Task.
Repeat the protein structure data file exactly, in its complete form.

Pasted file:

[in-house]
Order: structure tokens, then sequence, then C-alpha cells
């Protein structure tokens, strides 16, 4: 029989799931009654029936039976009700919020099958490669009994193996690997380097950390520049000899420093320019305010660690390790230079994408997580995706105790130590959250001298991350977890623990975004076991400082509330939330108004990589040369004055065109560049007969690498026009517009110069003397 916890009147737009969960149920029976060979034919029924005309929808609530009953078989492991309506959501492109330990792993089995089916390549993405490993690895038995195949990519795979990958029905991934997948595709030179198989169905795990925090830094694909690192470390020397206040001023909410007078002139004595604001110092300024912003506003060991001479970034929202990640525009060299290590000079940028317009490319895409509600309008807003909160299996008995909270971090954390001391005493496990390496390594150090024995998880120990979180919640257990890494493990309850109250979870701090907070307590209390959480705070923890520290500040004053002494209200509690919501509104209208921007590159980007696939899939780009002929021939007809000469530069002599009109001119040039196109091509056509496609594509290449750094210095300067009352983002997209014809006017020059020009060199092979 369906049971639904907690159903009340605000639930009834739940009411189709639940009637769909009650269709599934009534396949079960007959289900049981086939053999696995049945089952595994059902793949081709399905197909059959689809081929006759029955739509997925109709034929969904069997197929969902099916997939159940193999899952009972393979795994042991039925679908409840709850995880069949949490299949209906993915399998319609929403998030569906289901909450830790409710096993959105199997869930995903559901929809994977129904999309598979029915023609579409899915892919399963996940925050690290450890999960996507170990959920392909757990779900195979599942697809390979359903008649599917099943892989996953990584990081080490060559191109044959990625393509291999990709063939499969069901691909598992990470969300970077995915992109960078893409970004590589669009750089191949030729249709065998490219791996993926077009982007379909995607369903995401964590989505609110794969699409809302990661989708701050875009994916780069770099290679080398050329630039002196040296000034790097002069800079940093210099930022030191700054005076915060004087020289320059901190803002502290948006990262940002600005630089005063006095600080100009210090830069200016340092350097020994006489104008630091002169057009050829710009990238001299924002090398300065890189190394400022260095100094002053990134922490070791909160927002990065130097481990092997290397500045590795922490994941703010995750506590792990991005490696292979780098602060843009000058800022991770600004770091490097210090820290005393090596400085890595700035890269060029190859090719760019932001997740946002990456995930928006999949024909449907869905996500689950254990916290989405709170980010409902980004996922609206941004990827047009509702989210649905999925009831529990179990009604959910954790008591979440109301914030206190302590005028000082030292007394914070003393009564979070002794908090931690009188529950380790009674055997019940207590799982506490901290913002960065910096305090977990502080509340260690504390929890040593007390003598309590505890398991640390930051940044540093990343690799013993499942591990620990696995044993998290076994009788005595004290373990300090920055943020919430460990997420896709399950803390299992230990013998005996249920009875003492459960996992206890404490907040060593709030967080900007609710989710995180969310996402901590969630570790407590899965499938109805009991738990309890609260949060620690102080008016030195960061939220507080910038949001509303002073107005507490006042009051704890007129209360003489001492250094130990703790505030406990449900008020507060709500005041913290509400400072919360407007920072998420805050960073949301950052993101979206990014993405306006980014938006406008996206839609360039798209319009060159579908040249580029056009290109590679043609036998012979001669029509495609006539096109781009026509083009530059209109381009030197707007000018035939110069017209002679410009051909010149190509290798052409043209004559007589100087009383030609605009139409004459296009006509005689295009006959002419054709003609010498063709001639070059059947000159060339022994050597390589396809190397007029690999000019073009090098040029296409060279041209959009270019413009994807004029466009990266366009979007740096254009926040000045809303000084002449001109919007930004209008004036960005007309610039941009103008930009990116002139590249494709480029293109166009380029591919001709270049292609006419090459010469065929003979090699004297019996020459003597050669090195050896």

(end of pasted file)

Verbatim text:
[in-house]
Order: structure tokens, then sequence, then C-alpha cells
């Protein structure tokens, strides 16, 4: 029989799931009654029936039976009700919020099958490669009994193996690997380097950390520049000899420093320019305010660690390790230079994408997580995706105790130590959250001298991350977890623990975004076991400082509330939330108004990589040369004055065109560049007969690498026009517009110069003397 916890009147737009969960149920029976060979034919029924005309929808609530009953078989492991309506959501492109330990792993089995089916390549993405490993690895038995195949990519795979990958029905991934997948595709030179198989169905795990925090830094694909690192470390020397206040001023909410007078002139004595604001110092300024912003506003060991001479970034929202990640525009060299290590000079940028317009490319895409509600309008807003909160299996008995909270971090954390001391005493496990390496390594150090024995998880120990979180919640257990890494493990309850109250979870701090907070307590209390959480705070923890520290500040004053002494209200509690919501509104209208921007590159980007696939899939780009002929021939007809000469530069002599009109001119040039196109091509056509496609594509290449750094210095300067009352983002997209014809006017020059020009060199092979 369906049971639904907690159903009340605000639930009834739940009411189709639940009637769909009650269709599934009534396949079960007959289900049981086939053999696995049945089952595994059902793949081709399905197909059959689809081929006759029955739509997925109709034929969904069997197929969902099916997939159940193999899952009972393979795994042991039925679908409840709850995880069949949490299949209906993915399998319609929403998030569906289901909450830790409710096993959105199997869930995903559901929809994977129904999309598979029915023609579409899915892919399963996940925050690290450890999960996507170990959920392909757990779900195979599942697809390979359903008649599917099943892989996953990584990081080490060559191109044959990625393509291999990709063939499969069901691909598992990470969300970077995915992109960078893409970004590589669009750089191949030729249709065998490219791996993926077009982007379909995607369903995401964590989505609110794969699409809302990661989708701050875009994916780069770099290679080398050329630039002196040296000034790097002069800079940093210099930022030191700054005076915060004087020289320059901190803002502290948006990262940002600005630089005063006095600080100009210090830069200016340092350097020994006489104008630091002169057009050829710009990238001299924002090398300065890189190394400022260095100094002053990134922490070791909160927002990065130097481990092997290397500045590795922490994941703010995750506590792990991005490696292979780098602060843009000058800022991770600004770091490097210090820290005393090596400085890595700035890269060029190859090719760019932001997740946002990456995930928006999949024909449907869905996500689950254990916290989405709170980010409902980004996922609206941004990827047009509702989210649905999925009831529990179990009604959910954790008591979440109301914030206190302590005028000082030292007394914070003393009564979070002794908090931690009188529950380790009674055997019940207590799982506490901290913002960065910096305090977990502080509340260690504390929890040593007390003598309590505890398991640390930051940044540093990343690799013993499942591990620990696995044993998290076994009788005595004290373990300090920055943020919430460990997420896709399950803390299992230990013998005996249920009875003492459960996992206890404490907040060593709030967080900007609710989710995180969310996402901590969630570790407590899965499938109805009991738990309890609260949060620690102080008016030195960061939220507080910038949001509303002073107005507490006042009051704890007129209360003489001492250094130990703790505030406990449900008020507060709500005041913290509400400072919360407007920072998420805050960073949301950052993101979206990014993405306006980014938006406008996206839609360039798209319009060159579908040249580029056009290109590679043609036998012979001669029509495609006539096109781009026509083009530059209109381009030197707007000018035939110069017209002679410009051909010149190509290798052409043209004559007589100087009383030609605009139409004459296009006509005689295009006959002419054709003609010498063709001639070059059947000159060339022994050597390589396809190397007029690999000019073009090098040029296409060279041209959009270019413009994807004029466009990266366009979007740096254009926040000045809303000084002449001109919007930004209008004036960005007309610039941009103008930009990116002139590249494709480029293109166009380029591919001709270049292609006419090459010469065929003979090699004297019996020459003597050669090195050896």